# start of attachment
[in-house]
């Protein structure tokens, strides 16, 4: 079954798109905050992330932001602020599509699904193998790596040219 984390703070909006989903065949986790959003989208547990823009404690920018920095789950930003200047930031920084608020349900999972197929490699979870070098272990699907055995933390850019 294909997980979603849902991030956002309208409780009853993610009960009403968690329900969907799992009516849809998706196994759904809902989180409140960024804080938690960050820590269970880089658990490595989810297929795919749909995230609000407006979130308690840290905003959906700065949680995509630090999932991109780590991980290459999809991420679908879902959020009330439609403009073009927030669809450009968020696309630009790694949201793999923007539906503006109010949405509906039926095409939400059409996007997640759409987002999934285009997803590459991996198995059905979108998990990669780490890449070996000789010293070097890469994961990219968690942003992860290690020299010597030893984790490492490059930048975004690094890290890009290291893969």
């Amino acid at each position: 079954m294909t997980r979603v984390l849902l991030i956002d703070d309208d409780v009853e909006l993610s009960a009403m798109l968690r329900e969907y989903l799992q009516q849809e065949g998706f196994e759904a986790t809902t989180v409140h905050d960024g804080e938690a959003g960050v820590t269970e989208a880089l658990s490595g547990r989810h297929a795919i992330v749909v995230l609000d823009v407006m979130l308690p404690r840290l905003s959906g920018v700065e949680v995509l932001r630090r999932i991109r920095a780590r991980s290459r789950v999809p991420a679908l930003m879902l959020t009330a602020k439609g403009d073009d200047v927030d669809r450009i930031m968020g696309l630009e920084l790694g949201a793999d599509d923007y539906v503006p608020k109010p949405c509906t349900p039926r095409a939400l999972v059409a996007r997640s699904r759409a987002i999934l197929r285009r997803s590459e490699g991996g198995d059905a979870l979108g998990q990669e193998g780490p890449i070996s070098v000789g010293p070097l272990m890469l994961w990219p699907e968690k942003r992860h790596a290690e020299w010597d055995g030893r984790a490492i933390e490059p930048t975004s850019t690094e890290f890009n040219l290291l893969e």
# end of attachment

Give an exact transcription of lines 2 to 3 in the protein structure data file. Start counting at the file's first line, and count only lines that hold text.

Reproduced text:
């Protein structure tokens, strides 16, 4: 079954798109905050992330932001602020599509699904193998790596040219 984390703070909006989903065949986790959003989208547990823009404690920018920095789950930003200047930031920084608020349900999972197929490699979870070098272990699907055995933390850019 294909997980979603849902991030956002309208409780009853993610009960009403968690329900969907799992009516849809998706196994759904809902989180409140960024804080938690960050820590269970880089658990490595989810297929795919749909995230609000407006979130308690840290905003959906700065949680995509630090999932991109780590991980290459999809991420679908879902959020009330439609403009073009927030669809450009968020696309630009790694949201793999923007539906503006109010949405509906039926095409939400059409996007997640759409987002999934285009997803590459991996198995059905979108998990990669780490890449070996000789010293070097890469994961990219968690942003992860290690020299010597030893984790490492490059930048975004690094890290890009290291893969």
């Amino acid at each position: 079954m294909t997980r979603v984390l849902l991030i956002d703070d309208d409780v009853e909006l993610s009960a009403m798109l968690r329900e969907y989903l799992q009516q849809e065949g998706f196994e759904a986790t809902t989180v409140h905050d960024g804080e938690a959003g960050v820590t269970e989208a880089l658990s490595g547990r989810h297929a795919i992330v749909v995230l609000d823009v407006m979130l308690p404690r840290l905003s959906g920018v700065e949680v995509l932001r630090r999932i991109r920095a780590r991980s290459r789950v999809p991420a679908l930003m879902l959020t009330a602020k439609g403009d073009d200047v927030d669809r450009i930031m968020g696309l630009e920084l790694g949201a793999d599509d923007y539906v503006p608020k109010p949405c509906t349900p039926r095409a939400l999972v059409a996007r997640s699904r759409a987002i999934l197929r285009r997803s590459e490699g991996g198995d059905a979870l979108g998990q990669e193998g780490p890449i070996s070098v000789g010293p070097l272990m890469l994961w990219p699907e968690k942003r992860h790596a290690e020299w010597d055995g030893r984790a490492i933390e490059p930048t975004s850019t690094e890290f890009n040219l290291l893969e």